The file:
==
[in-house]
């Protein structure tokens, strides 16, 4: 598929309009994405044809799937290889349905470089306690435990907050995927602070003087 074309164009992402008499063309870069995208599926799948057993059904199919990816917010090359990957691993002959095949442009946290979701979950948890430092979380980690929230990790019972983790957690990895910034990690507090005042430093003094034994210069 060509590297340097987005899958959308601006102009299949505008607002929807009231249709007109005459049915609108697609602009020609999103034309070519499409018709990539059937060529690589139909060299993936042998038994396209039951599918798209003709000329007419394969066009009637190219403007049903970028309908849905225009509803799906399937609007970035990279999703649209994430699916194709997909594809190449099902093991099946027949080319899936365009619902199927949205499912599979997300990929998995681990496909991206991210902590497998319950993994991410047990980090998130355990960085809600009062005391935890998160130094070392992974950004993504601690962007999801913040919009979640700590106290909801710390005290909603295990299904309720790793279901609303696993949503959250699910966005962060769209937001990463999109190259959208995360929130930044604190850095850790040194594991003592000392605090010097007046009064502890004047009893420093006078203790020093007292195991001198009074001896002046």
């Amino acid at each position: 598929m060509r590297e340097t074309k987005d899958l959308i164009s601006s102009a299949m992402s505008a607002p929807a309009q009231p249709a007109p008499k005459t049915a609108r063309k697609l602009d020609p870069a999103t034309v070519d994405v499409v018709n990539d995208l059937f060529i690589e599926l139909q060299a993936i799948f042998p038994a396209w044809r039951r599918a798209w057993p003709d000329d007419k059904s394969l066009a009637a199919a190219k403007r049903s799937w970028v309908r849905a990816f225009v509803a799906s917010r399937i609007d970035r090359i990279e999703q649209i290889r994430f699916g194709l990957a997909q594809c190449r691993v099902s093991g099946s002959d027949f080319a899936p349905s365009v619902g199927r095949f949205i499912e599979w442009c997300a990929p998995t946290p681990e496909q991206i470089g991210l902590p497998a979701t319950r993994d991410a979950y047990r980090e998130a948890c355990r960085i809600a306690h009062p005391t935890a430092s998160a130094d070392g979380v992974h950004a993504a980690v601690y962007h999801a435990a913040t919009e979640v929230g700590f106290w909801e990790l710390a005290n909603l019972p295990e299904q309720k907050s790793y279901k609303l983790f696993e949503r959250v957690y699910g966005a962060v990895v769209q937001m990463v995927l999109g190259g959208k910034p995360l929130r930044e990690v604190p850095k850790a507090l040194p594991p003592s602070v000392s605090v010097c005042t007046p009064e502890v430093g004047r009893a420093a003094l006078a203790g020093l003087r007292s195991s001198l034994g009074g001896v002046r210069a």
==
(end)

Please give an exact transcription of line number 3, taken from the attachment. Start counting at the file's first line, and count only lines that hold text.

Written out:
């Amino acid at each position: 598929m060509r590297e340097t074309k987005d899958l959308i164009s601006s102009a299949m992402s505008a607002p929807a309009q009231p249709a007109p008499k005459t049915a609108r063309k697609l602009d020609p870069a999103t034309v070519d994405v499409v018709n990539d995208l059937f060529i690589e599926l139909q060299a993936i799948f042998p038994a396209w044809r039951r599918a798209w057993p003709d000329d007419k059904s394969l066009a009637a199919a190219k403007r049903s799937w970028v309908r849905a990816f225009v509803a799906s917010r399937i609007d970035r090359i990279e999703q649209i290889r994430f699916g194709l990957a997909q594809c190449r691993v099902s093991g099946s002959d027949f080319a899936p349905s365009v619902g199927r095949f949205i499912e599979w442009c997300a990929p998995t946290p681990e496909q991206i470089g991210l902590p497998a979701t319950r993994d991410a979950y047990r980090e998130a948890c355990r960085i809600a306690h009062p005391t935890a430092s998160a130094d070392g979380v992974h950004a993504a980690v601690y962007h999801a435990a913040t919009e979640v929230g700590f106290w909801e990790l710390a005290n909603l019972p295990e299904q309720k907050s790793y279901k609303l983790f696993e949503r959250v957690y699910g966005a962060v990895v769209q937001m990463v995927l999109g190259g959208k910034p995360l929130r930044e990690v604190p850095k850790a507090l040194p594991p003592s602070v000392s605090v010097c005042t007046p009064e502890v430093g004047r009893a420093a003094l006078a203790g020093l003087r007292s195991s001198l034994g009074g001896v002046r210069a």